But there are things that women do which perplex their husbands beyond sanity as well. Most of the time we choose to ignore them rather than mention it and forfeit our safety as we sleep at night.

For instance:

Why do they raise plants indoors? They are always after us to clean up, yet they store buckets of dirt with writhing green masses growing out of them all about the house. And if you sneeze, you’d best just take a Zyrtec and keep your mouth shut. Any hint that her plants are causing it is tantamount to calling them weeds.

Why do so many of them keep cats instead of dogs? If your dog weighed 500 pounds he’d still be your best friend. If your cat weighed 500 lbs it would eat you.

Why do they ask you why there are so many females in your FaceBook friends list and then ask you what you’re trying to hide when you un-friend all but the 50 guys the next day?

Why do the 100 female friends you un-friended in FaceBook who you haven’t actually seen or talked to since high school 30 years ago write emails that sound as if you served them with surprise divorce papers after they discover you’re no longer their FaceBook friend?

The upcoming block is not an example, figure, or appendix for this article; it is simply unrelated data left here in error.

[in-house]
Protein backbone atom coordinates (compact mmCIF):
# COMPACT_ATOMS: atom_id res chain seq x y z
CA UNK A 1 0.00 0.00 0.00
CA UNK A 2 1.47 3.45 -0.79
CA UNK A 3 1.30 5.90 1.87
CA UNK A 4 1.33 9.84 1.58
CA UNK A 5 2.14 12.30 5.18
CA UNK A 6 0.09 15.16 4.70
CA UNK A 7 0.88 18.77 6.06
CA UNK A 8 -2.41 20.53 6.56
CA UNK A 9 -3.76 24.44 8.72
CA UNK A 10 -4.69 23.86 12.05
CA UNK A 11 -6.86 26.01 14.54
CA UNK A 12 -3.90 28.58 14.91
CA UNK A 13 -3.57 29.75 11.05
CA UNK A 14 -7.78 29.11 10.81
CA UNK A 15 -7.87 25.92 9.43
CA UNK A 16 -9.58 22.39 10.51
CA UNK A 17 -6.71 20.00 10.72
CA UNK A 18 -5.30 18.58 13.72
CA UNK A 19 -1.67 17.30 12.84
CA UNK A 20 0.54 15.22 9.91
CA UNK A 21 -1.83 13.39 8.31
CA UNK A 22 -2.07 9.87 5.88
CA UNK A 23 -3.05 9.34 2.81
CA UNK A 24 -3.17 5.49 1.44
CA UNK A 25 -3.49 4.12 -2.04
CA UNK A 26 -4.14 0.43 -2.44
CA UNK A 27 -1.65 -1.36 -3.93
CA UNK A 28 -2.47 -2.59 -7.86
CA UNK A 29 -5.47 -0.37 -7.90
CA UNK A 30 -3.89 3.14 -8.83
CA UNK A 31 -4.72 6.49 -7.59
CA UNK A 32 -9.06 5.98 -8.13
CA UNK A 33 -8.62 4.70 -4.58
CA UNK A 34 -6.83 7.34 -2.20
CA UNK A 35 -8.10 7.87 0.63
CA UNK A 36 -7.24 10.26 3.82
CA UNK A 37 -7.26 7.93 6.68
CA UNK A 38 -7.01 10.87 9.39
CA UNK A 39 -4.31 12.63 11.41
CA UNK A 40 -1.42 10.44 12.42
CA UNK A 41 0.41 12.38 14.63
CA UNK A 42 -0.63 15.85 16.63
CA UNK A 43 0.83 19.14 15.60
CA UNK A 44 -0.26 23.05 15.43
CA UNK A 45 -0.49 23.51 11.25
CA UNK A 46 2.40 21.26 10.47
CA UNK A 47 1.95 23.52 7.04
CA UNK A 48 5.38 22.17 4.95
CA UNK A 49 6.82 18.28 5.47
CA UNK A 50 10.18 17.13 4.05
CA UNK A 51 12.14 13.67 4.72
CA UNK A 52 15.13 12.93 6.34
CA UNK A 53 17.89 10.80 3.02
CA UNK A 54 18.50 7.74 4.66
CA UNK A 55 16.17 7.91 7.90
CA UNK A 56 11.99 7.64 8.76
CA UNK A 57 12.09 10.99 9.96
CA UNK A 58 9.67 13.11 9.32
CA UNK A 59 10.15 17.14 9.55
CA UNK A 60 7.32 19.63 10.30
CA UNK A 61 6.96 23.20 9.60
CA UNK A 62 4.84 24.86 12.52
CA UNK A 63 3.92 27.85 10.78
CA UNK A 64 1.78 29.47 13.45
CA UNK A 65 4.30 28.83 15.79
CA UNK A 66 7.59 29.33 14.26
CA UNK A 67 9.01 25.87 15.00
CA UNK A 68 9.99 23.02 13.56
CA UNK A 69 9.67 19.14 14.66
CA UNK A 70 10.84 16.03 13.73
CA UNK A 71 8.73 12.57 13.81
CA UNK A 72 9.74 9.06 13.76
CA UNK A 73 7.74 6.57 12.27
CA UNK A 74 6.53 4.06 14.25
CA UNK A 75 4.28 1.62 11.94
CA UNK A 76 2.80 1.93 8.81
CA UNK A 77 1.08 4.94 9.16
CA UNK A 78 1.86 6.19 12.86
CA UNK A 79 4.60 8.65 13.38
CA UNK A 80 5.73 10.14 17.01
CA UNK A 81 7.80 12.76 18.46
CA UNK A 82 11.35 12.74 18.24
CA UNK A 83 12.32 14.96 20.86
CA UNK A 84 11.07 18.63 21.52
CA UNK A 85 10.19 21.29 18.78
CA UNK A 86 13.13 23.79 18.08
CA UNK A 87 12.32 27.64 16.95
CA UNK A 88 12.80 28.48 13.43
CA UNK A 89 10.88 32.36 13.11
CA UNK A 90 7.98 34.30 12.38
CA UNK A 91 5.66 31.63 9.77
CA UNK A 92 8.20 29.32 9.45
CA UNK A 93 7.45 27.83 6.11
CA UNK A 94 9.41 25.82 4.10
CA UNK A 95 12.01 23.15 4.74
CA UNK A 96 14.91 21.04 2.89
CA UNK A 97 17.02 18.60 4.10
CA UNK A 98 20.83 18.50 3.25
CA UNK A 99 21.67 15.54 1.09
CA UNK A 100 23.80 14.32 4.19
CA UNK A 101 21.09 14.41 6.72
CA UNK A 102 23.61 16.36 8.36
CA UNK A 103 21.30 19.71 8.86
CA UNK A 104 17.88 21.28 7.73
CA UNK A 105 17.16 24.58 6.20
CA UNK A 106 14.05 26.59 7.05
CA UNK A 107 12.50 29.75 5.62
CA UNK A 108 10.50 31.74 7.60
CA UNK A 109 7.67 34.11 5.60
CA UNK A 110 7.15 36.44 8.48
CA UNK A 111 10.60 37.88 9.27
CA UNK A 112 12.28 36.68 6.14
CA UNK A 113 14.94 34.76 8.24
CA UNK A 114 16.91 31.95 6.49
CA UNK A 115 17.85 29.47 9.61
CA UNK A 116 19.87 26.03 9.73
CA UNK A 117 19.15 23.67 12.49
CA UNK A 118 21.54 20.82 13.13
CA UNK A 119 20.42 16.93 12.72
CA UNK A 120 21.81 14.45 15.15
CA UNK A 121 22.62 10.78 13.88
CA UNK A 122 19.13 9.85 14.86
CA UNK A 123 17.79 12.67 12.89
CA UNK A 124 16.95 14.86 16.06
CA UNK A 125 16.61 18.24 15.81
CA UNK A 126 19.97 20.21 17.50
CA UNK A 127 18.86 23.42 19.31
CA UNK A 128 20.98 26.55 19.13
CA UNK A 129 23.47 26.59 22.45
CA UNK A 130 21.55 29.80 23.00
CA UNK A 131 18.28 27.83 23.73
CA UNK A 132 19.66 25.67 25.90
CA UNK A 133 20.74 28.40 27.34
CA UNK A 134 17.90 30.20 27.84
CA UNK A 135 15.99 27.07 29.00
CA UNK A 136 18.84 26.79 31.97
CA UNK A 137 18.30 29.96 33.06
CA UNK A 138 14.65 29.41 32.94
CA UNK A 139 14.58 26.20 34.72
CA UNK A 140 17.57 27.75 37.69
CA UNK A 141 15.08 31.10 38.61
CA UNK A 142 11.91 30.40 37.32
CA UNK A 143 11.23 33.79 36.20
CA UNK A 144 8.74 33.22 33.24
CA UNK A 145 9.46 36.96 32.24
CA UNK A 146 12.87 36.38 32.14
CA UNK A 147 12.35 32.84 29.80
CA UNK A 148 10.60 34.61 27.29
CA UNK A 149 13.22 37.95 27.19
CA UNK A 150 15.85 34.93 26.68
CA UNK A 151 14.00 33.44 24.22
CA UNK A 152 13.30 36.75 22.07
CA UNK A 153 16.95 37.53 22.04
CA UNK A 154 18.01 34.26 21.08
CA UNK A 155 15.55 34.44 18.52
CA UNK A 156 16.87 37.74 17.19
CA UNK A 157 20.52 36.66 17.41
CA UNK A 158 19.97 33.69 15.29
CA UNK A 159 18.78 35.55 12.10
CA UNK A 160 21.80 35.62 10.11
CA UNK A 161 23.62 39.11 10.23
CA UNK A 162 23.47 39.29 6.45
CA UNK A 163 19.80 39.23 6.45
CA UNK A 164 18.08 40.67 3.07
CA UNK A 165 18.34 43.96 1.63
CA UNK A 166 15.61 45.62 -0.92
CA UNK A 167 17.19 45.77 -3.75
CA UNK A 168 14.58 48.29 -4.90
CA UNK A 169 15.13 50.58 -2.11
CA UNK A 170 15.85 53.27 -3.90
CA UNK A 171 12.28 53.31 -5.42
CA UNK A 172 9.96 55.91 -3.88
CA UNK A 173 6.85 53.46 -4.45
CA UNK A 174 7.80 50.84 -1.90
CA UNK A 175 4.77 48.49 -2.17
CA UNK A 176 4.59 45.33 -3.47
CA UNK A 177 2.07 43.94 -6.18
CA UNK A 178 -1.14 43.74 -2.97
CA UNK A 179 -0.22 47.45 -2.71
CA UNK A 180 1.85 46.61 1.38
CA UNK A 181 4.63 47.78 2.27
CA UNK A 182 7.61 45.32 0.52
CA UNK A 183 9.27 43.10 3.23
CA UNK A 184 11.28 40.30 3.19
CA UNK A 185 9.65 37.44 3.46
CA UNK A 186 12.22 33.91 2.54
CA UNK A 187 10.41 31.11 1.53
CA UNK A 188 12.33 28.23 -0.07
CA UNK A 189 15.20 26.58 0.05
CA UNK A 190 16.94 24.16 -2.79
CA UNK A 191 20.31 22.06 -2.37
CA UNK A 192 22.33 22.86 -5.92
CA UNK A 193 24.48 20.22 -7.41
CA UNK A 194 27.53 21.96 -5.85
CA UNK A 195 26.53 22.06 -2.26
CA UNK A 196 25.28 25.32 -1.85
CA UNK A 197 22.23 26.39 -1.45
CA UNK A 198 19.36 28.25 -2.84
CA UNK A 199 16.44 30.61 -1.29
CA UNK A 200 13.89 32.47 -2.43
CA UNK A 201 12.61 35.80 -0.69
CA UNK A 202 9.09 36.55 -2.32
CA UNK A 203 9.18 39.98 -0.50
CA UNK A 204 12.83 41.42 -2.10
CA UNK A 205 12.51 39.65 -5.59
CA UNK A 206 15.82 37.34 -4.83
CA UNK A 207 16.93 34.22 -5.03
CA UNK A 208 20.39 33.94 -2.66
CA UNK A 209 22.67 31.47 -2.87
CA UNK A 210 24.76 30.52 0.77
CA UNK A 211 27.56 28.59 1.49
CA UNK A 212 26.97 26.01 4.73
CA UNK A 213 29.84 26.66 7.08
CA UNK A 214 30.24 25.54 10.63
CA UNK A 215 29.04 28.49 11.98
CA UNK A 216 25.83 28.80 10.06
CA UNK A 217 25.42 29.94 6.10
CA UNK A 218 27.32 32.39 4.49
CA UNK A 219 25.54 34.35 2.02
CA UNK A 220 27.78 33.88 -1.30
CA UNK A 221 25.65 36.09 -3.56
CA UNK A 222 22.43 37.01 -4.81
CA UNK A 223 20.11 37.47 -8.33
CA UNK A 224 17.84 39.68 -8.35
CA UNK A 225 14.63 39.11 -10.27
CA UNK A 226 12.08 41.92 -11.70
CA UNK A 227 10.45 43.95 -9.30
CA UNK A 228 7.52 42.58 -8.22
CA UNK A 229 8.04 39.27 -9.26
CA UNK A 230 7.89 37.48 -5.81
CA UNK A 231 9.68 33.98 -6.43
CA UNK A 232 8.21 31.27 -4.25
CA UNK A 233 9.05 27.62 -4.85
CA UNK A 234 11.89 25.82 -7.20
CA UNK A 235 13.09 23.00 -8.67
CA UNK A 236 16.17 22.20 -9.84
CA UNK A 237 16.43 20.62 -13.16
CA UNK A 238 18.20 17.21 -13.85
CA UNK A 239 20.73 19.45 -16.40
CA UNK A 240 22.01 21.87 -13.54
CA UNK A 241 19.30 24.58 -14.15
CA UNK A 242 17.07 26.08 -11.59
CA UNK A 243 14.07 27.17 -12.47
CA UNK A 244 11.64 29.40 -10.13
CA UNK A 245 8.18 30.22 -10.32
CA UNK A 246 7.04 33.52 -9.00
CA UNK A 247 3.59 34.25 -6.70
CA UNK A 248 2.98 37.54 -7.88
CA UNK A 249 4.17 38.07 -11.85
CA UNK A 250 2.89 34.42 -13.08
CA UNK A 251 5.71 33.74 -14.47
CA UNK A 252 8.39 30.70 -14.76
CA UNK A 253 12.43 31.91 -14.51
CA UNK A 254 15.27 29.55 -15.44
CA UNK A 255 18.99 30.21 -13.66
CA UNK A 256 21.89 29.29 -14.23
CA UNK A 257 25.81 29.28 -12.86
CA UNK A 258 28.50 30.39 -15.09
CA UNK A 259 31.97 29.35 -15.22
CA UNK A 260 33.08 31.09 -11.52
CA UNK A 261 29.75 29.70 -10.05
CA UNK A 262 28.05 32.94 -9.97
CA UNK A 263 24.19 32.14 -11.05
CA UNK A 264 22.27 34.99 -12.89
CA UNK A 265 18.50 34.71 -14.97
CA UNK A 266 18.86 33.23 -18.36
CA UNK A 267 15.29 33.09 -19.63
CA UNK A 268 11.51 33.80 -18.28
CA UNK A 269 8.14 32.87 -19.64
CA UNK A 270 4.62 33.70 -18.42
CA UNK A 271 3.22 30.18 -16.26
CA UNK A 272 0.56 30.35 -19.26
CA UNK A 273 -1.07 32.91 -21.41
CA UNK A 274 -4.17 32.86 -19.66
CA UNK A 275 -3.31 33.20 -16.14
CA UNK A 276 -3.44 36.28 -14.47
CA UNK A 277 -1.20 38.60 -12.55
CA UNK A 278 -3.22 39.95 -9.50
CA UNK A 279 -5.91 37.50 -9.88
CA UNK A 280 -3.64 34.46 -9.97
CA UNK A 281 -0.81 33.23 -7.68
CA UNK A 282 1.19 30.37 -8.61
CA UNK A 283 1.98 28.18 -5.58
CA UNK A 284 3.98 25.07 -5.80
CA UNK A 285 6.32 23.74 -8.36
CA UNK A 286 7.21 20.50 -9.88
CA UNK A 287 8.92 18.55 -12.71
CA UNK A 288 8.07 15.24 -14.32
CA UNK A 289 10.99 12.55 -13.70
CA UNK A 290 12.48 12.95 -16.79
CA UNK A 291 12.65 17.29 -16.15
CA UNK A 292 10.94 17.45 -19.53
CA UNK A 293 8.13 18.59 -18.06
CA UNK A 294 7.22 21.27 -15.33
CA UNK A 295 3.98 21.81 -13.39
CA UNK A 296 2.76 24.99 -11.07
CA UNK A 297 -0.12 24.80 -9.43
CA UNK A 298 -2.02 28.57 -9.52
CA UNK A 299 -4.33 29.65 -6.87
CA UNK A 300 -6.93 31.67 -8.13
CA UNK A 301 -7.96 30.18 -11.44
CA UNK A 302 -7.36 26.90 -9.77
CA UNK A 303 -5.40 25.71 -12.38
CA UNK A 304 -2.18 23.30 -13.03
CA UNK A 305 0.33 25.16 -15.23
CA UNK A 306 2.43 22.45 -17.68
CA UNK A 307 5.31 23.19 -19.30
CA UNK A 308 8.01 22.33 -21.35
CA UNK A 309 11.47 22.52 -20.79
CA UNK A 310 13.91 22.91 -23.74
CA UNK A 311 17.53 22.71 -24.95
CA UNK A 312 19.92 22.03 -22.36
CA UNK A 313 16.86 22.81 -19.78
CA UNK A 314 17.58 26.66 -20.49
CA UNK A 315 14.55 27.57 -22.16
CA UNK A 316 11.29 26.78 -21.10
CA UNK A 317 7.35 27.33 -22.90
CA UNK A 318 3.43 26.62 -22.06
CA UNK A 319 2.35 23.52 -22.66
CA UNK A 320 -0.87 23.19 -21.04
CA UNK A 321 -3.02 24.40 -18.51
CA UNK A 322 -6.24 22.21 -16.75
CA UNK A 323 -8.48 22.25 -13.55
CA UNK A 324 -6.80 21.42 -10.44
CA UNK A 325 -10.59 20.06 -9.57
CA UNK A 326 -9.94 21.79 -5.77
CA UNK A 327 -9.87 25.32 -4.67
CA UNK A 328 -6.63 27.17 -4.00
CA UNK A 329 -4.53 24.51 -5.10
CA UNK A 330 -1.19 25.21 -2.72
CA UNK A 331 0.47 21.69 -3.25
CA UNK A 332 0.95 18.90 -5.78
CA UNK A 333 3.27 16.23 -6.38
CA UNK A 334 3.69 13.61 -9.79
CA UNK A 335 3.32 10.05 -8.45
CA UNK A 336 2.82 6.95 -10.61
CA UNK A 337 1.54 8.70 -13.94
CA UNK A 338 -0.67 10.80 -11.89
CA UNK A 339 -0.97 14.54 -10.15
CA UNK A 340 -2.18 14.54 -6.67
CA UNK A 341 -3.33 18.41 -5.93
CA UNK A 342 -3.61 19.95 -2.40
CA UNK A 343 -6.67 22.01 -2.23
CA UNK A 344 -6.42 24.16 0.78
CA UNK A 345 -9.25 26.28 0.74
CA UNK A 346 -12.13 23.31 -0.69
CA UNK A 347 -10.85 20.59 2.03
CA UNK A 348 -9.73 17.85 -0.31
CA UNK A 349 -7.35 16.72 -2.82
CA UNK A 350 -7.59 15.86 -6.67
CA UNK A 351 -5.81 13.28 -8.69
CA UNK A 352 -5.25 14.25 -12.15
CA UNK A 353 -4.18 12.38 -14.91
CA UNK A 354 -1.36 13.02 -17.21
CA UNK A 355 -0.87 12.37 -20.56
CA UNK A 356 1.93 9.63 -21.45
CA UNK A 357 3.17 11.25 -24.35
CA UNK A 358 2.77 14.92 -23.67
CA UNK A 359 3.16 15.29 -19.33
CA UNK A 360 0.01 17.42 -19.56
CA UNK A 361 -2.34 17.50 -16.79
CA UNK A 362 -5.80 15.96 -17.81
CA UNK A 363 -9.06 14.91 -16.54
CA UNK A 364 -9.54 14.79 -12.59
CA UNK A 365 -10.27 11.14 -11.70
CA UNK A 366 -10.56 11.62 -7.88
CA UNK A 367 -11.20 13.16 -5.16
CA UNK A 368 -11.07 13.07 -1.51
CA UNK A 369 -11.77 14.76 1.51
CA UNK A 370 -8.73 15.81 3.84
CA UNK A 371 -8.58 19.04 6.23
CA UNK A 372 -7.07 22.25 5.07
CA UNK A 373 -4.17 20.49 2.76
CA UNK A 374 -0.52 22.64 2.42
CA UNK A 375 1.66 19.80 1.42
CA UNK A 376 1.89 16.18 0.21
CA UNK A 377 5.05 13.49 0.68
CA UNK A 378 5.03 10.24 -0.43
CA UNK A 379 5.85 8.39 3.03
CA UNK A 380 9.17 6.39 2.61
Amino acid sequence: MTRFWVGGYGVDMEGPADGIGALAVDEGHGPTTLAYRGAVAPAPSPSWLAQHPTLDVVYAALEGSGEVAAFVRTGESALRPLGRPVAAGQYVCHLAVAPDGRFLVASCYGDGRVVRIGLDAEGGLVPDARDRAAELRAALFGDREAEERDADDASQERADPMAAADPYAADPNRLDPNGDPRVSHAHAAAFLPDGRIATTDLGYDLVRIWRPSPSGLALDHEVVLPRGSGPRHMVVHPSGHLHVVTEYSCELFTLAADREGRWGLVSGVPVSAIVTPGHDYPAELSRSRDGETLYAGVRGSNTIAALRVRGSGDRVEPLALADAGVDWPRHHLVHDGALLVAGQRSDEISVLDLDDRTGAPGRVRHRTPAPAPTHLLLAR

Why do they allow their husbands to live after he posts a blog entry like this? I dunno, but that’s partially why I love her…all the mystery.

Fellas, I’m sure you have plenty of your own to add, just leave them in the comments section.

As for me, I gotta go. We have friends coming over tomorrow and I refused to “not volunteer” to help clean house tonight.

Maybe a Vacation Will Help

I always wondered why my Dad gave up a regular job with insurance and retirement benefits to strike out on his own in a small business venture that never really turned a profit. I also wondered, as the next few years prior to his untimely death went by, why he didn’t give up and go back to a steady paying job instead of doggedly pursuing his dream of being his own boss and running a paint and body shop.

He was an automotive paint and body guy who was more of an artist than a businessman. He could lay down a layer of paint that seemed to be half an inch thick and a mile deep without a single sag, drip, or run. But he was such a perfectionist that he couldn’t churn out work fast enough or cheap enough to make a living at it. He raised cars and pick-ups from the dead, and doctors and lawyers in Fort Worth and Dallas sent their Corvettes and Jaguars to his run down shop in Greenville after a wreck, because people knew he would send them back in better shape than they’d been on the original show room floor.